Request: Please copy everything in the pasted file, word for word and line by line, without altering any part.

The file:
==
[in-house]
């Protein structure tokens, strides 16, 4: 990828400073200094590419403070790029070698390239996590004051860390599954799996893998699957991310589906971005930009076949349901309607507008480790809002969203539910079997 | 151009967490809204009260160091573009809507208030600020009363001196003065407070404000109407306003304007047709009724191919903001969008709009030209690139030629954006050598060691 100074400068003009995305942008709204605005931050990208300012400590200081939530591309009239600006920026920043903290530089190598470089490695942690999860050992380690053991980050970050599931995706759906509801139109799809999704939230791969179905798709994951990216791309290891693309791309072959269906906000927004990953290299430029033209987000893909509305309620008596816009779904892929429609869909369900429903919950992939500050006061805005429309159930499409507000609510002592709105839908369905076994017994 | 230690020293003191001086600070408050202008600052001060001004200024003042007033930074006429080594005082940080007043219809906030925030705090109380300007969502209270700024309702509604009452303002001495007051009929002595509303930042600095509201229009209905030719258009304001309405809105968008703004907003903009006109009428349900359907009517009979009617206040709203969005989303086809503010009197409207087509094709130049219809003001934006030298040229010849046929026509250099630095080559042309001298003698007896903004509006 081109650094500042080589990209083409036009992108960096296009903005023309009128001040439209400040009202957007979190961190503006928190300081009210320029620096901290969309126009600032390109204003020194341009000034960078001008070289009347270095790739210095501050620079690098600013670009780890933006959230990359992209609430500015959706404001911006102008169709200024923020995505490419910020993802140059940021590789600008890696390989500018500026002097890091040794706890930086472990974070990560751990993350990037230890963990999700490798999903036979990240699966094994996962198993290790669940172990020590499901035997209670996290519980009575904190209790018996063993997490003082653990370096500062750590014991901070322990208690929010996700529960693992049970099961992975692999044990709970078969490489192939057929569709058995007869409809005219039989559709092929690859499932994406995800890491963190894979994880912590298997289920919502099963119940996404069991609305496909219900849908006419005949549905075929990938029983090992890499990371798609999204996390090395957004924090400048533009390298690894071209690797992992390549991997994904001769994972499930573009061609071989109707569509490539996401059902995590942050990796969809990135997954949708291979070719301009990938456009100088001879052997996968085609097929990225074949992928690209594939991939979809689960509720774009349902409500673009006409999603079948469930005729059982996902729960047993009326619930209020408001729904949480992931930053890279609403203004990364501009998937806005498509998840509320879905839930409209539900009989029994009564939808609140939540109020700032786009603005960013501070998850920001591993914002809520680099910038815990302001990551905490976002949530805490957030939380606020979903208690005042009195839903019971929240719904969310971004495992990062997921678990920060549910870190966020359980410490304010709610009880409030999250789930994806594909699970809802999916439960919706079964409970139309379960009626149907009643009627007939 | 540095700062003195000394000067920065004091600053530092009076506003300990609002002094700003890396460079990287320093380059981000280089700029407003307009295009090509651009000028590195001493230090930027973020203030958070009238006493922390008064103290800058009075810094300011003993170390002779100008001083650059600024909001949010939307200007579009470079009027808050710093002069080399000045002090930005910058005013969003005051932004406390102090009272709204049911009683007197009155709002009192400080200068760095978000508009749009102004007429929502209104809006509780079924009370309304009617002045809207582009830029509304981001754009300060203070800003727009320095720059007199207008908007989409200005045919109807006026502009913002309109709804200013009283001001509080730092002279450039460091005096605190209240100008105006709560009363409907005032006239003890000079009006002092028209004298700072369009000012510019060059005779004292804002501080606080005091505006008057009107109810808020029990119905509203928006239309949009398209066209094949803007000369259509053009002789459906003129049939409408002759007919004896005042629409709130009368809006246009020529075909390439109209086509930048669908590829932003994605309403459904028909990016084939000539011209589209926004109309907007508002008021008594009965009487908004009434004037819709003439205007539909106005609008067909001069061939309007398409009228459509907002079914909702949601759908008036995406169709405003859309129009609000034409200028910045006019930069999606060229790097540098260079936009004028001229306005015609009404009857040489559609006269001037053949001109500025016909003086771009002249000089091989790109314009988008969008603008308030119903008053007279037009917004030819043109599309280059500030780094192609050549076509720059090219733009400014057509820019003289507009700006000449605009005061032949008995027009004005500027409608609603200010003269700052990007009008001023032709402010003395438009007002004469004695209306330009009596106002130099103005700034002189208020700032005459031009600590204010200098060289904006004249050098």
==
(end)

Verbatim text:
[in-house]
């Protein structure tokens, strides 16, 4: 990828400073200094590419403070790029070698390239996590004051860390599954799996893998699957991310589906971005930009076949349901309607507008480790809002969203539910079997 | 151009967490809204009260160091573009809507208030600020009363001196003065407070404000109407306003304007047709009724191919903001969008709009030209690139030629954006050598060691 100074400068003009995305942008709204605005931050990208300012400590200081939530591309009239600006920026920043903290530089190598470089490695942690999860050992380690053991980050970050599931995706759906509801139109799809999704939230791969179905798709994951990216791309290891693309791309072959269906906000927004990953290299430029033209987000893909509305309620008596816009779904892929429609869909369900429903919950992939500050006061805005429309159930499409507000609510002592709105839908369905076994017994 | 230690020293003191001086600070408050202008600052001060001004200024003042007033930074006429080594005082940080007043219809906030925030705090109380300007969502209270700024309702509604009452303002001495007051009929002595509303930042600095509201229009209905030719258009304001309405809105968008703004907003903009006109009428349900359907009517009979009617206040709203969005989303086809503010009197409207087509094709130049219809003001934006030298040229010849046929026509250099630095080559042309001298003698007896903004509006 081109650094500042080589990209083409036009992108960096296009903005023309009128001040439209400040009202957007979190961190503006928190300081009210320029620096901290969309126009600032390109204003020194341009000034960078001008070289009347270095790739210095501050620079690098600013670009780890933006959230990359992209609430500015959706404001911006102008169709200024923020995505490419910020993802140059940021590789600008890696390989500018500026002097890091040794706890930086472990974070990560751990993350990037230890963990999700490798999903036979990240699966094994996962198993290790669940172990020590499901035997209670996290519980009575904190209790018996063993997490003082653990370096500062750590014991901070322990208690929010996700529960693992049970099961992975692999044990709970078969490489192939057929569709058995007869409809005219039989559709092929690859499932994406995800890491963190894979994880912590298997289920919502099963119940996404069991609305496909219900849908006419005949549905075929990938029983090992890499990371798609999204996390090395957004924090400048533009390298690894071209690797992992390549991997994904001769994972499930573009061609071989109707569509490539996401059902995590942050990796969809990135997954949708291979070719301009990938456009100088001879052997996968085609097929990225074949992928690209594939991939979809689960509720774009349902409500673009006409999603079948469930005729059982996902729960047993009326619930209020408001729904949480992931930053890279609403203004990364501009998937806005498509998840509320879905839930409209539900009989029994009564939808609140939540109020700032786009603005960013501070998850920001591993914002809520680099910038815990302001990551905490976002949530805490957030939380606020979903208690005042009195839903019971929240719904969310971004495992990062997921678990920060549910870190966020359980410490304010709610009880409030999250789930994806594909699970809802999916439960919706079964409970139309379960009626149907009643009627007939 | 540095700062003195000394000067920065004091600053530092009076506003300990609002002094700003890396460079990287320093380059981000280089700029407003307009295009090509651009000028590195001493230090930027973020203030958070009238006493922390008064103290800058009075810094300011003993170390002779100008001083650059600024909001949010939307200007579009470079009027808050710093002069080399000045002090930005910058005013969003005051932004406390102090009272709204049911009683007197009155709002009192400080200068760095978000508009749009102004007429929502209104809006509780079924009370309304009617002045809207582009830029509304981001754009300060203070800003727009320095720059007199207008908007989409200005045919109807006026502009913002309109709804200013009283001001509080730092002279450039460091005096605190209240100008105006709560009363409907005032006239003890000079009006002092028209004298700072369009000012510019060059005779004292804002501080606080005091505006008057009107109810808020029990119905509203928006239309949009398209066209094949803007000369259509053009002789459906003129049939409408002759007919004896005042629409709130009368809006246009020529075909390439109209086509930048669908590829932003994605309403459904028909990016084939000539011209589209926004109309907007508002008021008594009965009487908004009434004037819709003439205007539909106005609008067909001069061939309007398409009228459509907002079914909702949601759908008036995406169709405003859309129009609000034409200028910045006019930069999606060229790097540098260079936009004028001229306005015609009404009857040489559609006269001037053949001109500025016909003086771009002249000089091989790109314009988008969008603008308030119903008053007279037009917004030819043109599309280059500030780094192609050549076509720059090219733009400014057509820019003289507009700006000449605009005061032949008995027009004005500027409608609603200010003269700052990007009008001023032709402010003395438009007002004469004695209306330009009596106002130099103005700034002189208020700032005459031009600590204010200098060289904006004249050098």